Many women who do survive in their battle against breast cancer must have a mastectomy to do so (the removal of one or both breasts). For many women, their breasts are an important part of their sexuality and the loss of them is a difficult thing emotionally and physically. Unfortunately, some women feel less attractive after they have had their breasts removed. For many women a mastectomy can be especially traumatic because it is a constant reminder of their illness, whenever they look in the mirror. It can also hurt a woman’s confidence and lead to other social and employment issues if they don’t have good confidence in their health and appearance.

New breast cancer research suggests that to overcome negative feelings associated with the loss of an important body part, more women are opting to have breast reconstruction. Breast reconstruction attempts to maintain the shape of a woman’s breasts through one or more surgical procedures. A breast reconstruction can be undertaken at the same time as the mastectomy operation or at a later date.

Most insurance plans that pay for mastectomies will also pay for breast reconstruction, thanks to a federal government law enacted in the 1980s. The increase in the number of women opting for breast reconstruction may be in part due to this law, which saw their insurance plans update to provide the extra coverage.

The research, published in the Journal of Clinical Oncology, looked at more than 20’500 women who had mastectomies between 1998 (when the law passed) and 2007 and examined how many went for a breast reconstruction. 46% of women opted for reconstruction in 1998 and that number rose to 63% by 2007. Many more women are aware of the option to have breast reconstruction and breast cancer treatment options are much more widely known now.

Interestingly, the study found that there was a great disparity in the number of women opting for reconstruction, based upon their location. The lowest was North Dakota where only 18% of women opted for breast reconstruction and the highest was Washington DC, where 80% underwent the procedure. Researchers suggest that may be to do with the number of plastic surgeons in the area, with women in North Dakota unaware of the reconstruction options and outcomes due to a lack of plastic surgeons.

There are two forms of breast reconstruction, one using fake breast implants and the other using tissue from other parts of the body, “tissue flap reconstruction”.

There are advantages and disadvantages to both types of breast reconstruction surgery:

Implant Surgery

Use silicone or saline implants which are inserted under the muscle tissue in the breast and attached to the chest wall.

The main advantages of implants are:

  • A very simple operation with a high success rate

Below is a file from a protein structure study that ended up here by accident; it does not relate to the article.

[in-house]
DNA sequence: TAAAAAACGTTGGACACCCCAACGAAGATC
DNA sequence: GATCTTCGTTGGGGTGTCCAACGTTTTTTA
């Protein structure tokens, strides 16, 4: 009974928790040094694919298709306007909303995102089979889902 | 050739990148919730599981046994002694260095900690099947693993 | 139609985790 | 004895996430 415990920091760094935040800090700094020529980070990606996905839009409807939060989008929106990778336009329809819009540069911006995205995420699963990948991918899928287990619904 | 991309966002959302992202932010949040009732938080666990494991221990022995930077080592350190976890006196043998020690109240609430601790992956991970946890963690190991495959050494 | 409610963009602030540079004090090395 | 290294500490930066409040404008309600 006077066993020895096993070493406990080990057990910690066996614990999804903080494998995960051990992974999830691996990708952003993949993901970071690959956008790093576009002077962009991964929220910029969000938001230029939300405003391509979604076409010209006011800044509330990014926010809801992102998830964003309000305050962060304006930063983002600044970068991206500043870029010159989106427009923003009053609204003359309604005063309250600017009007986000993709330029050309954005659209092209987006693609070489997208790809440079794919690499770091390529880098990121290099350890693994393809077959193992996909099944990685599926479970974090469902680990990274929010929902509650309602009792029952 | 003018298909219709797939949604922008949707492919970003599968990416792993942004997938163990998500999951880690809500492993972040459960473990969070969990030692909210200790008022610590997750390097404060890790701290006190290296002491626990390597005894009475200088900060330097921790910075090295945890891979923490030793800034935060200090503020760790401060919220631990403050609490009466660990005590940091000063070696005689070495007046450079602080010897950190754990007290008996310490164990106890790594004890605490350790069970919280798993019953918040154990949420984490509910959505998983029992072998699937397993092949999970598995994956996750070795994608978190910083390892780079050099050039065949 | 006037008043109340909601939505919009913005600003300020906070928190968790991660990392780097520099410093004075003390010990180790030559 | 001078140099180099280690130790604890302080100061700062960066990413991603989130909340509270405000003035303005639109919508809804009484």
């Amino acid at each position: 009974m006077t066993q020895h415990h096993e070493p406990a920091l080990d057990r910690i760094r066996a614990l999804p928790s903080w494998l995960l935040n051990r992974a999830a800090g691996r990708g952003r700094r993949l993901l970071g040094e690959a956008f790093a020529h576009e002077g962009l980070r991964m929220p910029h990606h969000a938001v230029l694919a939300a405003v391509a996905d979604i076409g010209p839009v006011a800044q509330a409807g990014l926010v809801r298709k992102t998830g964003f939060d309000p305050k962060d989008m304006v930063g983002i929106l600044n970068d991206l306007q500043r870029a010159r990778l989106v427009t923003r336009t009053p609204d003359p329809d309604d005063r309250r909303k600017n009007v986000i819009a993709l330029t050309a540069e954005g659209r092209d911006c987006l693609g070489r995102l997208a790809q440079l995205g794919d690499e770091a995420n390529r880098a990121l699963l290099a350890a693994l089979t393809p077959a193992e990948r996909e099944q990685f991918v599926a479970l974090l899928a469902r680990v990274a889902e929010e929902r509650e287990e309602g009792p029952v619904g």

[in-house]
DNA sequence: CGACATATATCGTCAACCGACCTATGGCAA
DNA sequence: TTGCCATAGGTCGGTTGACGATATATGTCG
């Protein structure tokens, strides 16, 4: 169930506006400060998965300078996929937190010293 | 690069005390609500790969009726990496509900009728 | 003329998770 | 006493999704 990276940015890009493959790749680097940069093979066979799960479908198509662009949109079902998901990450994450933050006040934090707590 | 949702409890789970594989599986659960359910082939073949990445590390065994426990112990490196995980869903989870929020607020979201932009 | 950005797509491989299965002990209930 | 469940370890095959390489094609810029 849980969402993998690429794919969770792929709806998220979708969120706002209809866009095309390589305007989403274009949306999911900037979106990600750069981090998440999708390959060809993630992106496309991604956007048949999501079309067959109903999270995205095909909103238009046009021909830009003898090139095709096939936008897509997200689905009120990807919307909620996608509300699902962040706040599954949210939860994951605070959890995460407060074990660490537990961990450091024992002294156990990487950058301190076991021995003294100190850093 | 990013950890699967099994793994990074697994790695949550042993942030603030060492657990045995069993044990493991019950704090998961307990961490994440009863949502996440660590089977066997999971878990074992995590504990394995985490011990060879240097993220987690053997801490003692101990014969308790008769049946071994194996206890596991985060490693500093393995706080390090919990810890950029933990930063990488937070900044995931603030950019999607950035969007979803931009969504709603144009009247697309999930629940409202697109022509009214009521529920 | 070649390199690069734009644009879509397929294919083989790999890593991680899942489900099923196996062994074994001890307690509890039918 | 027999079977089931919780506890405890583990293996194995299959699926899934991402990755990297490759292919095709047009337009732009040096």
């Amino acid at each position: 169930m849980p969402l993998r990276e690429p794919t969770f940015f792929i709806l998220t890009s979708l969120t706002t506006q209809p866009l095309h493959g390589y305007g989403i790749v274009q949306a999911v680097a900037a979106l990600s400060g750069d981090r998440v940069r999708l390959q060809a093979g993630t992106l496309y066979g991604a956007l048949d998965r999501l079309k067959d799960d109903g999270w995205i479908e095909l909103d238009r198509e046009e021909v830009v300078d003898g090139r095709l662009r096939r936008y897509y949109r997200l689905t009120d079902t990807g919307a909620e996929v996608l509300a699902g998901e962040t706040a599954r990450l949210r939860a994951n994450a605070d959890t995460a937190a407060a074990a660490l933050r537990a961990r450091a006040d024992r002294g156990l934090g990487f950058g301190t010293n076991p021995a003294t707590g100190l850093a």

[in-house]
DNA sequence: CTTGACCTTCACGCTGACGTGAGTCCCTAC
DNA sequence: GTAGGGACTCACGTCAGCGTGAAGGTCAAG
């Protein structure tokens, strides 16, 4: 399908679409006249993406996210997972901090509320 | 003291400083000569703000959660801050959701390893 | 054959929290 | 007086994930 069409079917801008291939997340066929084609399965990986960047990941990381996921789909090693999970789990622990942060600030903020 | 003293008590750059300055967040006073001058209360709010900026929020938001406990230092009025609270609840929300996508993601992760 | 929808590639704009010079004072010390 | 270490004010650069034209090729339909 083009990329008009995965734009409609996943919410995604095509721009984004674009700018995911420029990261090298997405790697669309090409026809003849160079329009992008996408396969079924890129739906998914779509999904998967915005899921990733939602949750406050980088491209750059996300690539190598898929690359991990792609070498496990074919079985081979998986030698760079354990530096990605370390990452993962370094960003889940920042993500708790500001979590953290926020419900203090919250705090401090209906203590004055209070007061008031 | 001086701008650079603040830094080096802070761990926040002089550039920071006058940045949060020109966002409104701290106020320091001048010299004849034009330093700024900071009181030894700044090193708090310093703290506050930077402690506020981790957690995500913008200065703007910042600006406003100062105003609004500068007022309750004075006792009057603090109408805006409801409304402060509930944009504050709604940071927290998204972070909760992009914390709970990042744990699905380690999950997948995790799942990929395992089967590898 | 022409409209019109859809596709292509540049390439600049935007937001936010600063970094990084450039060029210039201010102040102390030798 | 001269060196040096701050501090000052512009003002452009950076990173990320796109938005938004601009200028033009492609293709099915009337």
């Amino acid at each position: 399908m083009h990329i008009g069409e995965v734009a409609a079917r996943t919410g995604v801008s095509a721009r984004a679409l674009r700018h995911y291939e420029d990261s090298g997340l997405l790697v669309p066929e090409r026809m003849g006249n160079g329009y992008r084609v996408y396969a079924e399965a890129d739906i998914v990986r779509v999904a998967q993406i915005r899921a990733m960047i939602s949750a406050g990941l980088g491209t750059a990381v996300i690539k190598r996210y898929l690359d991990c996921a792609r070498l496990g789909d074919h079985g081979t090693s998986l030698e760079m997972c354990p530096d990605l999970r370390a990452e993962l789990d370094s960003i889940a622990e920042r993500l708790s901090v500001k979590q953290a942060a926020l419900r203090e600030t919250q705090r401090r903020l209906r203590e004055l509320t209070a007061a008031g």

• Short recovery time
  • Scarring is only around the breasts

The main disadvantages of implants are:

  • The breasts may not look as natural as the other form of reconstruction
  • They may not look the same as your original breasts
  • If you lose or gain weight, the breasts will stay the same size, which can lead to an odd appearance.

Using your own Tissue

“Tissue flap reconstruction” will use your own tissue, fat and skin from another section of your body. There are two types: attached flaps and free flaps. Attached flaps will use material from your back or abdomen, the material is “tunneled” up to the breast area. Free flaps will use material from buttocks or abdomen, but the material is detached and then reattached to the breast area with arteries and veins attached to the blood supply of the breast wall.

The main advantages of tissue flap reconstruction are:

  • The breasts look more natural and can look similar to your original breasts.
  • The breast will gain and lose size as your weight changes so it can look more natural.

The main disadvantages of tissue flap reconstruction are:

  • The recovery time is longer than implant surgery
  • You will have additional scarring on the area where the tissue was found.
  • You may lose strength in your abdominal muscles if you sourced tissue from that area
  • There is a small risk the flap tissue will die due to a lack of blood supply, and will need to be replaced

The research paper indicated that most women opted for implants instead of tissue flap reconstruction, but women are more aware of the all of the options now. Some women report that going through reconstruction surgery after having received a mastectomy years before actually felt like a very positive and healing process.

The main thing for women to be aware of is that there are options and with modern surgical practices, the end results look fantastic.